While many restaurants have depended on takeout to stay afloat during the pandemic, there’s long been an unease between these dining establishments and Silicon Valley food delivery apps. One of the most common bones of contention are the fees that many municipalities have capped during the pandemic. Yet, even before Covid-19, restaurants were irked by delivery app practice: listing their businesses without permission. A new California law that went into effect on January 1 has now barred Uber Eats, Seamless and more from putting a restaurant on their platform in the Golden State if it doesn’t have a stated agreement in place.
On first glance, it may seem strange that restaurants would fight to not be listed on one or all of these platforms, as that could put a dent in sales. The problem is that being on the apps without permission means giving up control. In some cases, the delivery menu for a restaurant is different because it includes food more suited to traveling over a distance. So someone could order a menu through the app only to get a message back that the restaurant won’t fulfill the order. Also, restaurants don’t have control over a spike in orders to the restaurant during busy times (a problem online reservation company Tock solves by having restaurants open up time slots to sell, so it isn’t overrun with orders it can’t fulfill in a timely manner). Customers won’t necessarily direct their anger at the app for missing items or long wait times; instead they may blame the restaurant—even though it’s not the restaurant’s fault.
And, in an extreme case that helped spur the push for a new law in California, Seamless listed and took orders for a restaurant that didn’t even offer takeout. Pim Techamuanvivit, who owns Kin Khao in San Francisco, received a customer complaint about a delivery order that they never received. That surprised the Michelin-starred chef, who didn’t make her food available for takeout. She found that Seamless and Grubhub had scraped her information and listed the restaurant name and address as available for delivery. She searched and found the same to be true of Yelp, then shared her findings on Twitter.
I managed the floor @kinkhao tonight, at 8.30pm I answered the phone, someone called to ask about their delivery order that was placed 45 minutes ago. Perplexed, I told him we didn’t do delivery, not even take-out. He said what were you doing on @seamless then?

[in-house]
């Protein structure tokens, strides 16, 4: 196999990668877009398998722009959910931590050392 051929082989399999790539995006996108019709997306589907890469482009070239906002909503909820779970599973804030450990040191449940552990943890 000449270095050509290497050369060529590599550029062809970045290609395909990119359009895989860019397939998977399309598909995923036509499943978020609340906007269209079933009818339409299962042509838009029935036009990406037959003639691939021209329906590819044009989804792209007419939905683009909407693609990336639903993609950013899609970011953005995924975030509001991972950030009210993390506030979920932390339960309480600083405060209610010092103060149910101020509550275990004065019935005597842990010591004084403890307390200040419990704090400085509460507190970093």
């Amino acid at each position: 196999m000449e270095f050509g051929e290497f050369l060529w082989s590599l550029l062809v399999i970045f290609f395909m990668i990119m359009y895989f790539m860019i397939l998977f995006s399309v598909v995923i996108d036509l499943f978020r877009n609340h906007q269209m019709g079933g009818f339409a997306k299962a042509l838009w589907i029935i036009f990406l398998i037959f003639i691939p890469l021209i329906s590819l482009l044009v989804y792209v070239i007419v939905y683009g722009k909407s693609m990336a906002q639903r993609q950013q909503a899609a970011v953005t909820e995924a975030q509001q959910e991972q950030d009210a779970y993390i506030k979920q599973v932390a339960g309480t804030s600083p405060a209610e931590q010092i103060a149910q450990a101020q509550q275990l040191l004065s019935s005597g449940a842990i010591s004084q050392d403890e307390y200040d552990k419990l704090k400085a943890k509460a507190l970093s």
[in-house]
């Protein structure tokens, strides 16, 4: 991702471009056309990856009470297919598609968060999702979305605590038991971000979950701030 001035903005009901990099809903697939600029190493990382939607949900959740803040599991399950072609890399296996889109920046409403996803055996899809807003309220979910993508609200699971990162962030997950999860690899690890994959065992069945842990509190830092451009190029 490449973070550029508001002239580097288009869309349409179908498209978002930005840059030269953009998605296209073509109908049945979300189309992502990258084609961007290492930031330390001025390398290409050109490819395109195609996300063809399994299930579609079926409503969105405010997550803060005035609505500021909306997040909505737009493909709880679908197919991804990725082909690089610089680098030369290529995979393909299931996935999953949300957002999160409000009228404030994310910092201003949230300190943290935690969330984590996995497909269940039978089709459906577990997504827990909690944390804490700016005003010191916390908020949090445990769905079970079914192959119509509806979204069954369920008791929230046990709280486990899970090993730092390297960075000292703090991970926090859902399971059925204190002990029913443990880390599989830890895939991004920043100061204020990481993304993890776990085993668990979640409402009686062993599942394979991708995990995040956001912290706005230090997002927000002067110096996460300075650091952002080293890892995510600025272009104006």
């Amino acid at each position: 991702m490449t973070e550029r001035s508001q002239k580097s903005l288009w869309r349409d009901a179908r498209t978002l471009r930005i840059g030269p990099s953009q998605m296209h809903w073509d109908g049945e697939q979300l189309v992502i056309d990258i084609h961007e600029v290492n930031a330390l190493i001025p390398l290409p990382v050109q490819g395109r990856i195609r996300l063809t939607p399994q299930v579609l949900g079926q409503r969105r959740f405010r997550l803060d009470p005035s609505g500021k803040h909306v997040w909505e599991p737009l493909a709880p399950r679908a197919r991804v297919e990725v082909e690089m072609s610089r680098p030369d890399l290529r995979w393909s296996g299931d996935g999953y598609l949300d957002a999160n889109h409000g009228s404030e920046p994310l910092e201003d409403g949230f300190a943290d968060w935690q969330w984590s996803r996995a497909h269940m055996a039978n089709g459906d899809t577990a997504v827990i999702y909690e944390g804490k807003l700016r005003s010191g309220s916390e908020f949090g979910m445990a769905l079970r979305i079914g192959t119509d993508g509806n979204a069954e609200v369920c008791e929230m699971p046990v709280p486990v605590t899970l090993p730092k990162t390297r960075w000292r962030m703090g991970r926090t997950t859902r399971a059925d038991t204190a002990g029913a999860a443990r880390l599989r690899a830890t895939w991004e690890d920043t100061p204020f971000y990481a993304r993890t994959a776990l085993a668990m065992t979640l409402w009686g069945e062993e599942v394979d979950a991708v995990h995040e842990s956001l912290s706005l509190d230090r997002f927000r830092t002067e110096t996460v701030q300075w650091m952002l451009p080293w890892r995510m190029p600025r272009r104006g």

— Pim Techamuanvivit (@chezpim) January 26, 2020
Grubhub said it was an error and removed the listing. However, it shed more light on the company’s practices. Like many Silicon Valley startups, the delivery apps follow the ethos of “move fast and break things” and “disruption.” In this instance, these business practices came at the expense of restaurants they claimed to be helping. Grubhub wanted aggressive growth, so it had a strategy of listing restaurants on its platform, regardless of their consent. And then these tech companies put the onus on the restaurants to play the game of Whack-a-Mole to find their businesses on platforms and petition to get them removed.
Now, those practices won’t be allowed in the Golden State, as the Fair Food Delivery Act that Gov. Gavin Newsom signed into law in the fall has taken effect. The act could put a significant dent in Postmates (owned by Uber), which has a big presence in Los Angeles and, as a of September, only had 115,000 of the 700,000 merchants across the country signed up as partners, reports the Wall Street Journal. Others may be less affected, as the platforms have been working since September to get more of the restaurants on their service signed up to prevent a drop off in listings. Still, the law is a win for the beleaguered restaurant industry.